How often and how severe the side effects are can vary from person to person. They also depend on what other treatment you are having.
When to contact your team
Your doctor, nurse, or pharmacist will go through the possible side effects. They will monitor you closely during treatment and check how you are at your appointments. Contact your advice line as soon as possible if:
- you have severe side effects
- your side effects aren’t getting any better
- your side effects are getting worse
We haven't listed all the side effects here. Remember it is very unlikely that you will have all of these side effects, but you might have some of them at the same time.
You might have one or more of these side effects. They include:
Tummy (abdominal) pain
Tell your treatment team if you have this. They can check the cause and give you medicine to
Muscle or bone pain
You might feel some pain from your muscles and bones, including pain in your jaw or back. Speak to your doctor or nurse about what painkillers you can take to help with this.
Constipation is easier to sort out if you treat it early. Drink plenty of fluids and eat as much fresh fruit and vegetables as you can. Try to take gentle exercise, such as walking. Tell your doctor, nurse or pharmacist if you are constipated for more than 3 days. They can prescribe a laxative.
Contact your advice line if you have diarrhoea, such as if you've had 4 or more loose watery poos (stools) in 24 hours. Or if you can't drink to replace the lost fluid. Or if it carries on for more than 3 days.
Your doctor may give you anti diarrhoea medicine to take home with you after treatment. Eat less fibre, avoid raw fruits, fruit juice, cereals and vegetables, and drink plenty to replace the fluid lost.
Feeling or being sick
Feeling or being sick is usually well controlled with anti sickness medicines. Avoiding fatty or fried foods, try eating small meals and snacks, drinking plenty of water, and relaxation techniques can all help.
It is important to take anti sickness medicines as prescribed even if you don’t feel sick. It is easier to prevent sickness rather than treat it once it has started.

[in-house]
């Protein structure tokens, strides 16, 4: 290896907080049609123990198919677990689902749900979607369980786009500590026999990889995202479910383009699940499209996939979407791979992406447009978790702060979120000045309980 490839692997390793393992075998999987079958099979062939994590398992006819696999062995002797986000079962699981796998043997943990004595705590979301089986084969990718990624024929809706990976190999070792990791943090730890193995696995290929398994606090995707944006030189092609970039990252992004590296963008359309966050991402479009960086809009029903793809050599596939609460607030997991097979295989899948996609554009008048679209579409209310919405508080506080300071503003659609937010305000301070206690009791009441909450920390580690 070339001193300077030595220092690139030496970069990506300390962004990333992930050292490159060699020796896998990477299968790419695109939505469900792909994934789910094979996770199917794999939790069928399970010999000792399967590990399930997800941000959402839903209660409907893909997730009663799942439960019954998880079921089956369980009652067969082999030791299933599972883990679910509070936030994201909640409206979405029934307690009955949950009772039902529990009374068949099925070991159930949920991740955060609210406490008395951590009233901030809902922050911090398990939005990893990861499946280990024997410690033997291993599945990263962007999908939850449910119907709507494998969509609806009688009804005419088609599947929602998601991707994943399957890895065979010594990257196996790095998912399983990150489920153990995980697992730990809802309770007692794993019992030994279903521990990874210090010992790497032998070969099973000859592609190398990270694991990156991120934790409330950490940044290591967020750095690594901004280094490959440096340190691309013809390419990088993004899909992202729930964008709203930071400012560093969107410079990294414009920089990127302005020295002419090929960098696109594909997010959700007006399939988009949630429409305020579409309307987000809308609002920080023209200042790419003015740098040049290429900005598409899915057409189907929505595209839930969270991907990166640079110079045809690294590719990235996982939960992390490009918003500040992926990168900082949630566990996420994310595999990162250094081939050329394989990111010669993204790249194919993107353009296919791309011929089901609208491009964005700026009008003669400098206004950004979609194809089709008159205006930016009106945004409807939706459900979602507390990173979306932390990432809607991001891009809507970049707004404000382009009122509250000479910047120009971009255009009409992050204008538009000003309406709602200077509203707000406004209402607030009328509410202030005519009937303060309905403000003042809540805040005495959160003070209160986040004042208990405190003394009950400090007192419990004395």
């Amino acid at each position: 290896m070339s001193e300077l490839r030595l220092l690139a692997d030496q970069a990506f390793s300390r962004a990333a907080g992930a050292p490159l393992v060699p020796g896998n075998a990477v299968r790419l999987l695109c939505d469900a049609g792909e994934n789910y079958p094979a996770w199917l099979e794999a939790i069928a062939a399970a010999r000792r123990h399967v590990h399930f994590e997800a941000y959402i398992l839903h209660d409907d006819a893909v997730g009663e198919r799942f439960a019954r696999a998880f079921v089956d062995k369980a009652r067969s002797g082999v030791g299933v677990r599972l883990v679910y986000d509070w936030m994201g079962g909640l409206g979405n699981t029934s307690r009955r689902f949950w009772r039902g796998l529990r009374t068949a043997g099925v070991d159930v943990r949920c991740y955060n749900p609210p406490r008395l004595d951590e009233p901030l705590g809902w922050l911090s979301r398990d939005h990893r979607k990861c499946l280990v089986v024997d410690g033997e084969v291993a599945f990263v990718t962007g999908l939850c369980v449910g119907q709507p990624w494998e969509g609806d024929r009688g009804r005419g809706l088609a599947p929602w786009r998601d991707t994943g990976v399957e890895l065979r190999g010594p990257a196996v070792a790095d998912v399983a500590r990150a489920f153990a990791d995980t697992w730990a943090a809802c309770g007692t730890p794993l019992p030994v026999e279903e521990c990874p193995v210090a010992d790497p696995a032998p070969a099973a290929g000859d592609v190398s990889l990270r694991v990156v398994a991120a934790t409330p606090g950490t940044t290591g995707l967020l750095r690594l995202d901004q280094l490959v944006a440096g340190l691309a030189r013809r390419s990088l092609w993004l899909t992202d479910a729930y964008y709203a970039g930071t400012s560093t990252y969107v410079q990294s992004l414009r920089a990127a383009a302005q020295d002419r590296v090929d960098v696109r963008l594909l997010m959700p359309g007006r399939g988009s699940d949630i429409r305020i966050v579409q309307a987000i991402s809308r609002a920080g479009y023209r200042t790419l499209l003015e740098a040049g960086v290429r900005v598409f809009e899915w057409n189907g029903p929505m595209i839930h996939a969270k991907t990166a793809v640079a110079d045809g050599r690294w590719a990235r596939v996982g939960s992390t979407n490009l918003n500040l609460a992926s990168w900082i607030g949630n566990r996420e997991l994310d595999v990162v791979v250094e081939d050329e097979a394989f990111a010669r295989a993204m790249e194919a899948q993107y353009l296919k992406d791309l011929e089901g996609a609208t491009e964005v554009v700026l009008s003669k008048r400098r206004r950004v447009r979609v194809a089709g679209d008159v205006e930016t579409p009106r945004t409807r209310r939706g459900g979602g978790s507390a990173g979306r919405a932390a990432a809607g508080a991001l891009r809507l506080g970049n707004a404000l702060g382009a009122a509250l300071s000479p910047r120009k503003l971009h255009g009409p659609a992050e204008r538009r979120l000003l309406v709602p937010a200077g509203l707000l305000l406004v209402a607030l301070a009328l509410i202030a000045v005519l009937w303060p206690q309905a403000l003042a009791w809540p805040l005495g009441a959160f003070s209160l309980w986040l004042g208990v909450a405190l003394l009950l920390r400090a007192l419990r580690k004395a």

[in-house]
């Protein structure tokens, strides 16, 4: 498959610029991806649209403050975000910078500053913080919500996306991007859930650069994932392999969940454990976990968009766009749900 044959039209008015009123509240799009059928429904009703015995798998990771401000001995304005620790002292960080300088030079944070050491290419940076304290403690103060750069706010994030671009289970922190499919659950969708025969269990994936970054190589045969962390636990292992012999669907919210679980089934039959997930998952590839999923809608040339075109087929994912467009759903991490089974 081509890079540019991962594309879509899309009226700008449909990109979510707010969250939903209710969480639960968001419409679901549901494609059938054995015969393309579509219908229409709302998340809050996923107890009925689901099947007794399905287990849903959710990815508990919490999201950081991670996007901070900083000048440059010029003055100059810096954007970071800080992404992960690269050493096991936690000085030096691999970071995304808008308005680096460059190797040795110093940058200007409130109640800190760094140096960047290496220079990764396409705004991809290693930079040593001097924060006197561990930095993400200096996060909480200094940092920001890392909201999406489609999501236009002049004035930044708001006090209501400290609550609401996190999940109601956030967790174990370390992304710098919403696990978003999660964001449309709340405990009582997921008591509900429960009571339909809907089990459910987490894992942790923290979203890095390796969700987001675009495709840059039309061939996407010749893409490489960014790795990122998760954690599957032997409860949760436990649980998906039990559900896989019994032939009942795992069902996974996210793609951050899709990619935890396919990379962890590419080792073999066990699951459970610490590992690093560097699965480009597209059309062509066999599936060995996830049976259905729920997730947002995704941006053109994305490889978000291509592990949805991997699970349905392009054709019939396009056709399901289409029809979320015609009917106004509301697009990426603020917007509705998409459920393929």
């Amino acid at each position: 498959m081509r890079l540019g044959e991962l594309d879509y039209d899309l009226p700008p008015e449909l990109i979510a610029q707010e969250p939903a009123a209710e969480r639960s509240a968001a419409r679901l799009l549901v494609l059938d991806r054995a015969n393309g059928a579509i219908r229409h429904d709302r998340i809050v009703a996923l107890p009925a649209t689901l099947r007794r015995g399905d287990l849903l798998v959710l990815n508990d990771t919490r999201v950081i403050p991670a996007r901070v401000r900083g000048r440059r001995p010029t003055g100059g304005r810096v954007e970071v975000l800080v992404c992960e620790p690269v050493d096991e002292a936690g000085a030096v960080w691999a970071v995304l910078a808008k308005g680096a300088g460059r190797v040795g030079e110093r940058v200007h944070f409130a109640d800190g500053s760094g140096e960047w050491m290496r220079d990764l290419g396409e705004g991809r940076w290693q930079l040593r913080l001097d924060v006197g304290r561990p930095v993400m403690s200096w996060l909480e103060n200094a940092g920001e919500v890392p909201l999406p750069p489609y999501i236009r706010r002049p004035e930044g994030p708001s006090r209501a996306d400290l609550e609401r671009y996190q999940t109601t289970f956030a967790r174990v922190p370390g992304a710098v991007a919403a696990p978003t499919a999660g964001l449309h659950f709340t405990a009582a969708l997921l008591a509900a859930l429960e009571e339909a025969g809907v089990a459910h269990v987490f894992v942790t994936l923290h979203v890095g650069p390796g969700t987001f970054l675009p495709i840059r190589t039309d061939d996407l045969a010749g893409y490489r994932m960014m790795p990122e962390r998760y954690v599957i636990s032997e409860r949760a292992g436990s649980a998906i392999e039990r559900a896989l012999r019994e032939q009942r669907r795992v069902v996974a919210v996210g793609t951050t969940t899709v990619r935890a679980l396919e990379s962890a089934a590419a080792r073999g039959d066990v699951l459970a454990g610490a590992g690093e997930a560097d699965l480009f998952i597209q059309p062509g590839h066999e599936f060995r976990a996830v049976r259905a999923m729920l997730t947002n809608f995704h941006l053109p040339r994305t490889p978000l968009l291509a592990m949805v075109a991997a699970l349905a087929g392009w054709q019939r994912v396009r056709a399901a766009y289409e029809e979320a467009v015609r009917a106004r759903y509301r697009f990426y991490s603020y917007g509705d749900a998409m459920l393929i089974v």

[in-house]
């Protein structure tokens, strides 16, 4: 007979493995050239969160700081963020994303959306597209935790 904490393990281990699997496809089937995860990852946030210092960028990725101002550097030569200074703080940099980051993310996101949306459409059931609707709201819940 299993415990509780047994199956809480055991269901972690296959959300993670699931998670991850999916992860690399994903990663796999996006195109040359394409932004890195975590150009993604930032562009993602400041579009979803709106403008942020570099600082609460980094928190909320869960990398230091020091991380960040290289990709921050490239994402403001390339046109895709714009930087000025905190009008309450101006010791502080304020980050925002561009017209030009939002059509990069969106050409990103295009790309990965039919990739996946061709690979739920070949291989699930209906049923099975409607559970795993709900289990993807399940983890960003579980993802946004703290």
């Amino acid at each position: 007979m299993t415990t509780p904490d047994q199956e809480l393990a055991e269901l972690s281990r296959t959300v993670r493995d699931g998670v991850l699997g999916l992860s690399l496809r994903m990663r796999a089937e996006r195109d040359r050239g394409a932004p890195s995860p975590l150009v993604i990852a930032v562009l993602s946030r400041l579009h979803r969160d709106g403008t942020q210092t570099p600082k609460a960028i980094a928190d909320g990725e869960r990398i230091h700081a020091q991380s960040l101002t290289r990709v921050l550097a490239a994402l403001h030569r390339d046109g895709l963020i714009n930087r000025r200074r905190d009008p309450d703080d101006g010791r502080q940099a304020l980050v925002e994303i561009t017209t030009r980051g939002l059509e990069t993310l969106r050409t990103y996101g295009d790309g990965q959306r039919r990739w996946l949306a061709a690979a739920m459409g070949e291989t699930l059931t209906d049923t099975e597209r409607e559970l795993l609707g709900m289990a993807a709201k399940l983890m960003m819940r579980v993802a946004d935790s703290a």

Swollen hands and feet
You may have swelling of your hands, feet, legs and face due to a build up of fluid (oedema).
We have some tips for coping with hot flushes and the possible treatments for men. Talk to your doctor if your hot flushes are hard to cope with. They might be able to prescribe you some medicines.
Fast heart beat
Your heart might feel like it is beating faster than usual (palpitations).
A rash can also be itchy. Tell your doctor or nurse if you have a skin rash. They can prescribe medicine to stop the itching and soothe your skin.
Less interest in sex (low libido)
Talk to your doctor if you have this. You might be able to have some treatments to help with low libido.
Increased breast size
You might experience swollen or tender breasts (gynaecomastia).
Loss of appetite and weight changes
You might lose your appetite for various reasons when you are having cancer treatment. Sickness, taste changes or tiredness can put you off food and drinks.
You might also lose or gain weight. Tell your healthcare team if you are finding it difficult to control your weight.
Changes in blood pressure
During treatment, your blood pressure may be lower or higher than normal. Tell your nurse if you feel dizzy, faint, or if you have headaches, nosebleeds, blurred or double vision, or shortness of breath. Your blood pressure usually goes back to normal while you are on treatment or when treatment ends.
Tiredness and weakness (fatigue)
You might feel very tired and as though you lack energy.
Various things can help you to reduce tiredness and cope with it, for example exercise. Some research has shown that taking gentle exercise can give you more energy. It is important to balance exercise with resting.
Your testicles may become smaller (atrophy).
You might feel depressed or anxious. Speak to your doctor if your mood is low.
Inflammation around the injection site
Tell your nurse if you notice any signs of redness or irritation around the injection site.
Headaches or dizziness
Let your doctor or nurse know if you have headaches. They can give you painkillers. Don’t drive or operate machinery if you feel dizzy.